The much more rarely discussed optical characteristics determine whether or not the image will actually make it to the screen. These metrics, which include the rarely discussed offset, are crucial in real world business projection applications.
Resolutions, contrast ratio and lumens are the technical specifications the most frequently bandied about metrics for comparing projectors, but they really aren’t the most important ones. Most projectors have enough resolution and light output to produce images with dencent brightness in typical rooms with the the lights slightly dimmed and shades drawn.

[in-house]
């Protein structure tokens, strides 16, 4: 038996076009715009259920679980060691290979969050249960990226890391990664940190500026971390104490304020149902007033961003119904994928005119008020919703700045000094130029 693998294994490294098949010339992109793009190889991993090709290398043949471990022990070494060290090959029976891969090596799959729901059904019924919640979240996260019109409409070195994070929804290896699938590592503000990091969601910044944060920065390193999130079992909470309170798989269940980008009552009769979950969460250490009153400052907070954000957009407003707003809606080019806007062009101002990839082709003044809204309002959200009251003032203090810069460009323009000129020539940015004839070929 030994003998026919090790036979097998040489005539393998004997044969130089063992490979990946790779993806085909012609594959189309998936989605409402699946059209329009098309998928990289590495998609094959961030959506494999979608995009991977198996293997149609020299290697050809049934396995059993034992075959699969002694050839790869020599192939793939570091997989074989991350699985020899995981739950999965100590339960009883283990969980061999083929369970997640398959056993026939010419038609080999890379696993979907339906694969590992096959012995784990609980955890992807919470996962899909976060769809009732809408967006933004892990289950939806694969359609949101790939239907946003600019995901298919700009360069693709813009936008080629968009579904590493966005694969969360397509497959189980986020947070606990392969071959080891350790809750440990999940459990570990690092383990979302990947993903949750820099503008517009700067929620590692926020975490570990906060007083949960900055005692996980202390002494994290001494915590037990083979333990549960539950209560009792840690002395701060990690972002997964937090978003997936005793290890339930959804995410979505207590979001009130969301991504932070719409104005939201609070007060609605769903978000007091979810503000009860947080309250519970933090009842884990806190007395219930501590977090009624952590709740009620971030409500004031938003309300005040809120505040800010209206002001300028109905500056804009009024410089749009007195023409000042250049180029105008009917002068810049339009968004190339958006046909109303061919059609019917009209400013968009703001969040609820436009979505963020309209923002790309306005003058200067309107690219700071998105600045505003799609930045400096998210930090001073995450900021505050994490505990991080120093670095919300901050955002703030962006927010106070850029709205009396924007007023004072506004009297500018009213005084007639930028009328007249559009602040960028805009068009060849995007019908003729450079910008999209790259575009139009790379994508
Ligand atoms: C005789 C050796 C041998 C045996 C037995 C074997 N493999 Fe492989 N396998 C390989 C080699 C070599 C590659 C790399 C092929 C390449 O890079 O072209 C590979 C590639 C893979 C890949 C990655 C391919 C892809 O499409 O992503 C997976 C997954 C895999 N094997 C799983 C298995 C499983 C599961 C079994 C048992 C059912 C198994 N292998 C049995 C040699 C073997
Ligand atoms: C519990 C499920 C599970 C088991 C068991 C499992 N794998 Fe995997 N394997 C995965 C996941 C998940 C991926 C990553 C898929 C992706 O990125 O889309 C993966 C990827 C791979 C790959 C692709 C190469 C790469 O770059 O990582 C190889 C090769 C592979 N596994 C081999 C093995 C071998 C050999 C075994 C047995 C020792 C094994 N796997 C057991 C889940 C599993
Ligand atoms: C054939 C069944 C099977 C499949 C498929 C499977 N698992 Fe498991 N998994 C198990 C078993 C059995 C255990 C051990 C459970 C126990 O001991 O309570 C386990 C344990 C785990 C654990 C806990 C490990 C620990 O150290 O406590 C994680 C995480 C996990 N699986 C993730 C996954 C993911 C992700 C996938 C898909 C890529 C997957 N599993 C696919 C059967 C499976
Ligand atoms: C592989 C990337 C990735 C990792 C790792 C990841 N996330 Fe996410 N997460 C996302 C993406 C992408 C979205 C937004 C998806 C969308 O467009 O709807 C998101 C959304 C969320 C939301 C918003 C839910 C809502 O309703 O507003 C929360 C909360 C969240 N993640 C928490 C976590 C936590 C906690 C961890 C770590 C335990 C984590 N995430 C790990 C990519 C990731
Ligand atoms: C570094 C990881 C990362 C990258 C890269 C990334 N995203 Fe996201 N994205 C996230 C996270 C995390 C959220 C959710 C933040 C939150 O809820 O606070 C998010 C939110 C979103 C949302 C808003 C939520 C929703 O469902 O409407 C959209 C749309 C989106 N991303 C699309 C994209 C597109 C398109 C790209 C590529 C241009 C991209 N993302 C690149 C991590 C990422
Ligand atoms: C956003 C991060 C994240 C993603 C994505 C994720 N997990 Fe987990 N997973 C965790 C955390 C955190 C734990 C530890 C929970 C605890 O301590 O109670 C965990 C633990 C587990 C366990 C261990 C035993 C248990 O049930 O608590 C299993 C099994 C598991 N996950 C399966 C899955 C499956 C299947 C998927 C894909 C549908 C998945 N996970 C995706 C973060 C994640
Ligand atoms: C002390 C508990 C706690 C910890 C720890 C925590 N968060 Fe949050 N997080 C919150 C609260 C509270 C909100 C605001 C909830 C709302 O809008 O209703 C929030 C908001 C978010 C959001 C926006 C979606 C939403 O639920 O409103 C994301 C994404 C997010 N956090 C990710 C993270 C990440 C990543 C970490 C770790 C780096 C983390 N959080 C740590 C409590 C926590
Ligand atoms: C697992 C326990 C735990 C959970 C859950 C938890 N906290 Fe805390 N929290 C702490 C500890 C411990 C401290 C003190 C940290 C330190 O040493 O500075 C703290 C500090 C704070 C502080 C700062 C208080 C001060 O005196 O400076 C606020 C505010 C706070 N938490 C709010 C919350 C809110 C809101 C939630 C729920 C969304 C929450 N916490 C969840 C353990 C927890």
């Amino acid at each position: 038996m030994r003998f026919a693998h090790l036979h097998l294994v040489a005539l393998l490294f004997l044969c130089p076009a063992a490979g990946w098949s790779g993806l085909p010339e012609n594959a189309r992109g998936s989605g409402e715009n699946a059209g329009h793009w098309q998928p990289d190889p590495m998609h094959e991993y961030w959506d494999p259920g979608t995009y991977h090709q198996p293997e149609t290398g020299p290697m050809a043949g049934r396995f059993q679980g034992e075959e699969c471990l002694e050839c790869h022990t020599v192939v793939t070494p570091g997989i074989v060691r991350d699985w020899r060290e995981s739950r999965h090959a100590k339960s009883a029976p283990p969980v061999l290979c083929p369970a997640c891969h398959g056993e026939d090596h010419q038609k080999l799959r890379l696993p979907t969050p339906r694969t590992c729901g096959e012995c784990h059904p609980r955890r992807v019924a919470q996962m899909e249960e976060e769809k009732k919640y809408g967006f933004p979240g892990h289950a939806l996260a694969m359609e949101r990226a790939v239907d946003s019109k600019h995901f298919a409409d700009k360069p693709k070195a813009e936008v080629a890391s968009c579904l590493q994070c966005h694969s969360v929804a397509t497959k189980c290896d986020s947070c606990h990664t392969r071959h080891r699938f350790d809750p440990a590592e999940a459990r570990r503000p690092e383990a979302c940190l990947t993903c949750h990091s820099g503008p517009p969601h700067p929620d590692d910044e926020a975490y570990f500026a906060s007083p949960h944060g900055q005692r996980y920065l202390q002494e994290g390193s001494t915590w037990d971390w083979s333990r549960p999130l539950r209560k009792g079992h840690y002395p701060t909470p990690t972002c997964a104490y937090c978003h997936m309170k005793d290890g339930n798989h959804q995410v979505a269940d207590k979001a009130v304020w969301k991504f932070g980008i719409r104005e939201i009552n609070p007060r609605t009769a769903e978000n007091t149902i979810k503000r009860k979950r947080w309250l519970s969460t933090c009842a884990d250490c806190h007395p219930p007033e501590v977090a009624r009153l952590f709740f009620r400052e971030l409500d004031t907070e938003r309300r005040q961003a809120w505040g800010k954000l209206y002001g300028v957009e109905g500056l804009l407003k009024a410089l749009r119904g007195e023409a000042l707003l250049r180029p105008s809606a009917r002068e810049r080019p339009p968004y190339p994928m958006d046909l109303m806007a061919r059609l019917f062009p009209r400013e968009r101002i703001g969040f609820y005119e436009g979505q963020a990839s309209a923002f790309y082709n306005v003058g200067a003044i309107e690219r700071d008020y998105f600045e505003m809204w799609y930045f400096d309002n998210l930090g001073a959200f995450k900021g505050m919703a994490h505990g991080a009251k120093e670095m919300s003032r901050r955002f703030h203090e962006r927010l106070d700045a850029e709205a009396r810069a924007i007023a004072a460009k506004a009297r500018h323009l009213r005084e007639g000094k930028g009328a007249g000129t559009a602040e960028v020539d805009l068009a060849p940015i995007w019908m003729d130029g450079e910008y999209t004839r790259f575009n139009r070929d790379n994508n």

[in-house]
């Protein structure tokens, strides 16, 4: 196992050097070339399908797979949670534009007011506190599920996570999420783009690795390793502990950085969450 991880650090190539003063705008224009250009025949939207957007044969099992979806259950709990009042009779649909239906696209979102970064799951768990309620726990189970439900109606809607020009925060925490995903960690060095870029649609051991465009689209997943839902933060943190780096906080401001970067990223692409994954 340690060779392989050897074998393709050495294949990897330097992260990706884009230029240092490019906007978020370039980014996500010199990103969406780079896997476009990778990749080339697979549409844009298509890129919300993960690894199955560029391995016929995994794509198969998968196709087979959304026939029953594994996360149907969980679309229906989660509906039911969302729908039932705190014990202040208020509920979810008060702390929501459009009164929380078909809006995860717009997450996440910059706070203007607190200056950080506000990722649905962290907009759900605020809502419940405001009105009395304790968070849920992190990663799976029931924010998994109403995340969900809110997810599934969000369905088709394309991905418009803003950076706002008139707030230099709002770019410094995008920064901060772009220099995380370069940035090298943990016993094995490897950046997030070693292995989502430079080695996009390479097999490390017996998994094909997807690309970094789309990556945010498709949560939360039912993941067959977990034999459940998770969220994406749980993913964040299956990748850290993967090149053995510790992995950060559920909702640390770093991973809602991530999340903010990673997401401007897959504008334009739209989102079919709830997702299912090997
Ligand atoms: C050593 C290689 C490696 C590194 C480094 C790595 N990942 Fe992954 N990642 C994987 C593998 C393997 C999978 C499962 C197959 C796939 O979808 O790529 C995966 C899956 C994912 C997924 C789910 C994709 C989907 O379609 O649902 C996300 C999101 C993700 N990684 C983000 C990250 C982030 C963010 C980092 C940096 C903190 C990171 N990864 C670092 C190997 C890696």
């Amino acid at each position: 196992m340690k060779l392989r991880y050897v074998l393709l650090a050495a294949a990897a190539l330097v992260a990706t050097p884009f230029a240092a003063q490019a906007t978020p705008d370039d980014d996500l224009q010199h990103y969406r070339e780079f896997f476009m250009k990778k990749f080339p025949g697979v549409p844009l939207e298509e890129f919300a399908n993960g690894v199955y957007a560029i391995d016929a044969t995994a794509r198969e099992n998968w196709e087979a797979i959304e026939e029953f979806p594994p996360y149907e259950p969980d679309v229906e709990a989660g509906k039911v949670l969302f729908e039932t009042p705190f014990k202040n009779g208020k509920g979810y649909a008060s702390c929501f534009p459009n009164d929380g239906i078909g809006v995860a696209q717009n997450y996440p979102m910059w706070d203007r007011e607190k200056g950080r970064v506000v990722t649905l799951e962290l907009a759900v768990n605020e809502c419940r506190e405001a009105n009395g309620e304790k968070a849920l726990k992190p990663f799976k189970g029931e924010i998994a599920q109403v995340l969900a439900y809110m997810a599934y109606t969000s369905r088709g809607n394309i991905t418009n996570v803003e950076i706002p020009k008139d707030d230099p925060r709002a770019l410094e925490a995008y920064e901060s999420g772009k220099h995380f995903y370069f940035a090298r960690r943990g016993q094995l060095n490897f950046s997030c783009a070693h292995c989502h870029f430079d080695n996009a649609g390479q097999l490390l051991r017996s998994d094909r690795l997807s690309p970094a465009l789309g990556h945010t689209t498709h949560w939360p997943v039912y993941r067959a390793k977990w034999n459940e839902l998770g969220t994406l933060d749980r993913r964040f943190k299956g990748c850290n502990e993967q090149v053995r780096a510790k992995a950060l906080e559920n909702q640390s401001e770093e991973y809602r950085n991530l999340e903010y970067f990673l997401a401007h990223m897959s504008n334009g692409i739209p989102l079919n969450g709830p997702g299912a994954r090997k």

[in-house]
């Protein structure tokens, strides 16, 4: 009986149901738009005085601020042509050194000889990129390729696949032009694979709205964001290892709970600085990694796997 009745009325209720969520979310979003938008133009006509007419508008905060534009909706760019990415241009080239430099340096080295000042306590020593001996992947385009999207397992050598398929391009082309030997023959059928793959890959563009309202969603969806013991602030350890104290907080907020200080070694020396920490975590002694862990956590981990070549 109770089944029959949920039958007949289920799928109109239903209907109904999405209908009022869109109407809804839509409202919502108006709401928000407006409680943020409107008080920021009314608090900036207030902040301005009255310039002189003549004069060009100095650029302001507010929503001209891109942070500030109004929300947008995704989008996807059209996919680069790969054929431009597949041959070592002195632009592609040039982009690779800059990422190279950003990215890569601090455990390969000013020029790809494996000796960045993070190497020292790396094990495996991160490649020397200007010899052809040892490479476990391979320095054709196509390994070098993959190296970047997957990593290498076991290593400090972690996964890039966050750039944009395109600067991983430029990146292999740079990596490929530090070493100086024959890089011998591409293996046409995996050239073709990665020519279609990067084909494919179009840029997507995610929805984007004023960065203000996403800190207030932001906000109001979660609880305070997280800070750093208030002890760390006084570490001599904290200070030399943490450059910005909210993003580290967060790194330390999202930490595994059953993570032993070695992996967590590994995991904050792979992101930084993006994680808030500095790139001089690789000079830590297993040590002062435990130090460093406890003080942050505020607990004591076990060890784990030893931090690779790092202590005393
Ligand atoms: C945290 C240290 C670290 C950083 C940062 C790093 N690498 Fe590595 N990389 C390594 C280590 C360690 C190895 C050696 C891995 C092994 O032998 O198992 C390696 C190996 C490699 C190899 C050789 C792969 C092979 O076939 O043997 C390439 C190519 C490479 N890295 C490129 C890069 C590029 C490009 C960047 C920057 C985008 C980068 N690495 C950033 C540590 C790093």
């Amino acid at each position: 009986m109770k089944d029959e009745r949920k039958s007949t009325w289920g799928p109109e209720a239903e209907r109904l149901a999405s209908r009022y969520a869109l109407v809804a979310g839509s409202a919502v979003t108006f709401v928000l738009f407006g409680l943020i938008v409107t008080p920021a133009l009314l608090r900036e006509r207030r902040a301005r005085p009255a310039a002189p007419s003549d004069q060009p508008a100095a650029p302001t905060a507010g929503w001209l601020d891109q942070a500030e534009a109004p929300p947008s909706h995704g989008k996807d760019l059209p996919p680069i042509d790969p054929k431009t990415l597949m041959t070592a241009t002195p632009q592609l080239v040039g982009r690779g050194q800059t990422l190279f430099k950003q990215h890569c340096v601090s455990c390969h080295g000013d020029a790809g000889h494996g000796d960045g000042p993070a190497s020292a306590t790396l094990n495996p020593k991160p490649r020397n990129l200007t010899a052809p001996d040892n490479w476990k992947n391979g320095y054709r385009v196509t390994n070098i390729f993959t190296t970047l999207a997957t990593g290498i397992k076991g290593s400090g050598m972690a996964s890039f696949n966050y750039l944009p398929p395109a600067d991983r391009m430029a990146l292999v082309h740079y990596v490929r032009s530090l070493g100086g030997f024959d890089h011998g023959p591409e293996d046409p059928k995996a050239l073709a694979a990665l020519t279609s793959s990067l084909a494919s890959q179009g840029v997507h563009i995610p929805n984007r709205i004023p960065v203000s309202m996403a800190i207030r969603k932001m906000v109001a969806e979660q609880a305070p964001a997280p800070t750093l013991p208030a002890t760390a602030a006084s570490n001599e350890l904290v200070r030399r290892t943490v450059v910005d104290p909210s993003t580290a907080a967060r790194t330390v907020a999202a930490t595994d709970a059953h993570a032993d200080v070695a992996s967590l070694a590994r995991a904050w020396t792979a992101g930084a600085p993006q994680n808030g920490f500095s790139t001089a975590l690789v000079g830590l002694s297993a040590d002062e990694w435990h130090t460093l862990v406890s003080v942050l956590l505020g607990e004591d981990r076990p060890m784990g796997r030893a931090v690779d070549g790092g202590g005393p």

What is Projector Offsets
The offset measures the position of the image relative to the centerline of the lens. In a projector with a zero percent offset, the center of the image lines up perfectly with the center of the lens, assuming that the projector is pointed straight at the screen. Most projectors have a positive offset, allowing you to position them on a table and have them project upwards.
Here is the example, a projector with a 100 percent vertical offset would project an image whose bottom edge is in line with the center of the lens and that extends upwards. A 150 percent offset lens would project an image whose bottom edge is 50 percent of the image’s height above the center of the lens.